HOME > Chowhound > General Topics >
What's your latest food project? Share your adventure
TELL US

What is this vegetable?

Jennalynn Jul 29, 2011 03:29 PM

I bought this at a Korean Supermarket in Los Angeles.

It's not scallion or spring onion, since they were next to it, with a sign.

This vegetable had a sign that said: "Twingo". I've googled Twingo, and nothing food related comes up.

Tastes oniony - garlicy. Thought it might be a type of ramp?

Anyone know for sure?

 
  1. Jennalynn Aug 2, 2011 11:25 AM

    Well... I've been using and loving this green all week. Chopped it into a omelet... wonderful. Grilled lightly next to fish... Great. I'm going to give it a go with a Korean Scallion Pancake today. Not sure how often I'll pop for $1.50 a bunch, but every now and then I will.

    1. John E. Jul 30, 2011 10:08 PM

      If I saw a vegetable at a market and was unsure exactky what it was, I would simply ask someone that was selling them ; )

      1. n
        ninrn Jul 30, 2011 09:53 PM

        There's a chocolate-covered cookie called Twingo that I used to see in Chinatown years ago, but have never seen elsewhere. I wonder if someone made signs based on a shipping list or something and just matched the wrong name with this item.

        1. s
          small h Jul 29, 2011 04:22 PM

          I googled "scallion-like vegetable" and learned that cong bai is a Chinese term for scallion. I've seen weirder mistranslations than twingo for cong bai, so maybe that's it? 'Cause those are scallions.

          1. e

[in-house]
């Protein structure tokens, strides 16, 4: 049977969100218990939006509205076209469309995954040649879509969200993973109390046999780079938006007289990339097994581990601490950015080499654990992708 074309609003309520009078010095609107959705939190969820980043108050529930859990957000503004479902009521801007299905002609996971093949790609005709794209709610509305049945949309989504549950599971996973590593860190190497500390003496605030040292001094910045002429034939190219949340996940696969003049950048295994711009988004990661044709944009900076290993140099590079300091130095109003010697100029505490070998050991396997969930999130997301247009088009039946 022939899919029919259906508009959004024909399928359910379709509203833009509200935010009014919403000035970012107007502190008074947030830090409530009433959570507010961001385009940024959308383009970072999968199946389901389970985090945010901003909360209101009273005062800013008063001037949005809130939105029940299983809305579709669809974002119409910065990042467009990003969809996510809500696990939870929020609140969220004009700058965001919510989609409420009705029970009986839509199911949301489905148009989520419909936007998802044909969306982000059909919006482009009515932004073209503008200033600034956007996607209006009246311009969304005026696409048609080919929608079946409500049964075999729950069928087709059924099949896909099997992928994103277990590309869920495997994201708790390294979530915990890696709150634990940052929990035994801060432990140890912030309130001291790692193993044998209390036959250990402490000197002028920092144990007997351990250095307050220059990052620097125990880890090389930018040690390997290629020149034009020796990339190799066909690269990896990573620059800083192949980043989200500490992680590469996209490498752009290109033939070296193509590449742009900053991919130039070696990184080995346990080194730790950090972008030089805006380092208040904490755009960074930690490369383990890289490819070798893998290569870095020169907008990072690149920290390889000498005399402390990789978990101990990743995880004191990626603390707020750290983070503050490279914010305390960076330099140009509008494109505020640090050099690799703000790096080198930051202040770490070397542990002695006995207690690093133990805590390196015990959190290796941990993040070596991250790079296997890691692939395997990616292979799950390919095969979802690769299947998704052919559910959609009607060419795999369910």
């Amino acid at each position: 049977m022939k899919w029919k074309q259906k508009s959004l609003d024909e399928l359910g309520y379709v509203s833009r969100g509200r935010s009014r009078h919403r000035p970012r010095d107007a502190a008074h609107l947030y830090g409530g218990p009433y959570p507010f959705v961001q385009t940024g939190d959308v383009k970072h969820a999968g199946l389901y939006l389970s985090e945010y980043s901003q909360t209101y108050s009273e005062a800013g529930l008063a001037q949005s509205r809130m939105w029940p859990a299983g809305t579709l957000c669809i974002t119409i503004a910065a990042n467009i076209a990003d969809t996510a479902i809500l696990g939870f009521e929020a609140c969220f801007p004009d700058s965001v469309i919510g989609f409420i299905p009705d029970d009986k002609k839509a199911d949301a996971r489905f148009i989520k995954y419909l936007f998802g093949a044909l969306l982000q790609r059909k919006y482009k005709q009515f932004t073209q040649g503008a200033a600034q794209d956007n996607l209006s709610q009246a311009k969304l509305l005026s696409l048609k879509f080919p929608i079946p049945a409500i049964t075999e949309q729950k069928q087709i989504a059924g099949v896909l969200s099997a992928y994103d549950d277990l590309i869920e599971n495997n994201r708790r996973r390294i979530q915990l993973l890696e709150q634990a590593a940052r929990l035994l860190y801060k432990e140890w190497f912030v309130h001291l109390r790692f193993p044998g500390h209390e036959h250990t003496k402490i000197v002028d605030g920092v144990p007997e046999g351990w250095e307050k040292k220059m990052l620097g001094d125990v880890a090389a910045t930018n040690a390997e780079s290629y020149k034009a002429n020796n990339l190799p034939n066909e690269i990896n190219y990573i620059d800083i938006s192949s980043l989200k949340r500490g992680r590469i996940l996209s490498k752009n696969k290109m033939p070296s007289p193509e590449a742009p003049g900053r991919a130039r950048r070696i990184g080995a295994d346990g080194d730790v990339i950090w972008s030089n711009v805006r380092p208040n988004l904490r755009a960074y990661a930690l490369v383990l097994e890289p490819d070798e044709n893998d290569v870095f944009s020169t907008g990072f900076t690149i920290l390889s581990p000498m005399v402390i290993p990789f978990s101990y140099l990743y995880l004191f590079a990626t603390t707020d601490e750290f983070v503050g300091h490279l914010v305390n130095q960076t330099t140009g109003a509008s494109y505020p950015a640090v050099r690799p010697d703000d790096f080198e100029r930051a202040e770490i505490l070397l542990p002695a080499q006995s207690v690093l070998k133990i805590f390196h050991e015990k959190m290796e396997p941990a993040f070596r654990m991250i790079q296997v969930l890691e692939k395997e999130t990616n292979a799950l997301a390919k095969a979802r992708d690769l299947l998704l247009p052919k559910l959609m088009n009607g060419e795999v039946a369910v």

ediblover Jul 29, 2011 04:06 PM

            Heck with the sign, they're scallions. They look like scallions and your description of the flavor match scallions. They probably ran out of the other stuff and had a bunch of scallions so put them in that section. On the off-chance they're not, they're still in the same family (so that's a place to check).

            5 Replies
            1. re: ediblover
              Jennalynn Jul 29, 2011 05:07 PM

              AH! Success. I figured scallions, but the scallions were 3 bunches for a dollar. These were $1.49 a bunch. I decided to buy them because I was intrigued.

              Just looked at the receipt and it says: JJOK PAI... which is a sort of green onion but not exactly.

              "Jjok pa:
              Possibly green garlic rather than green onion, as it has a garlic flavor. Used in soups, stir fry, kimchi, and the popular PaJeon or scallion pancake."

              Sounds more like a type of ramp to me.

              1. re: Jennalynn
                e
                ediblover Jul 29, 2011 05:36 PM

                They're all related (same genus). So... Stronger flavor than what's expected?

                1. re: ediblover
                  Jennalynn Jul 29, 2011 05:58 PM

                  Yes. The garlic edges out the onion. It's nice actually.

                  I may try the Korean Onion Pancakes with it.

                  1. re: Jennalynn
                    Mr. Roboto Jul 30, 2011 08:53 PM

                    In French it's called "AILLET" also known here in California as "GREEN GARLIC." It's just immature garlic that's not been allowed to reach the bulb stage. Add them to omelettes and scrambled eggs, you can substitute it for scallions or leeks in many recipes.

                    1. re: Mr. Roboto
                      babette feasts Jul 30, 2011 10:05 PM

                      Late July seems awfully late for green garlic. At the restaurant our suppliers were done with it at least a month ago. Or is it a crop that is planted frequently throughout the year and does not have the limited season I think it does?

            2. jeniyo Jul 29, 2011 03:56 PM

              wow. that kinda boggles my mind too. I can't think of anything else but green onions.

              Show Hidden Posts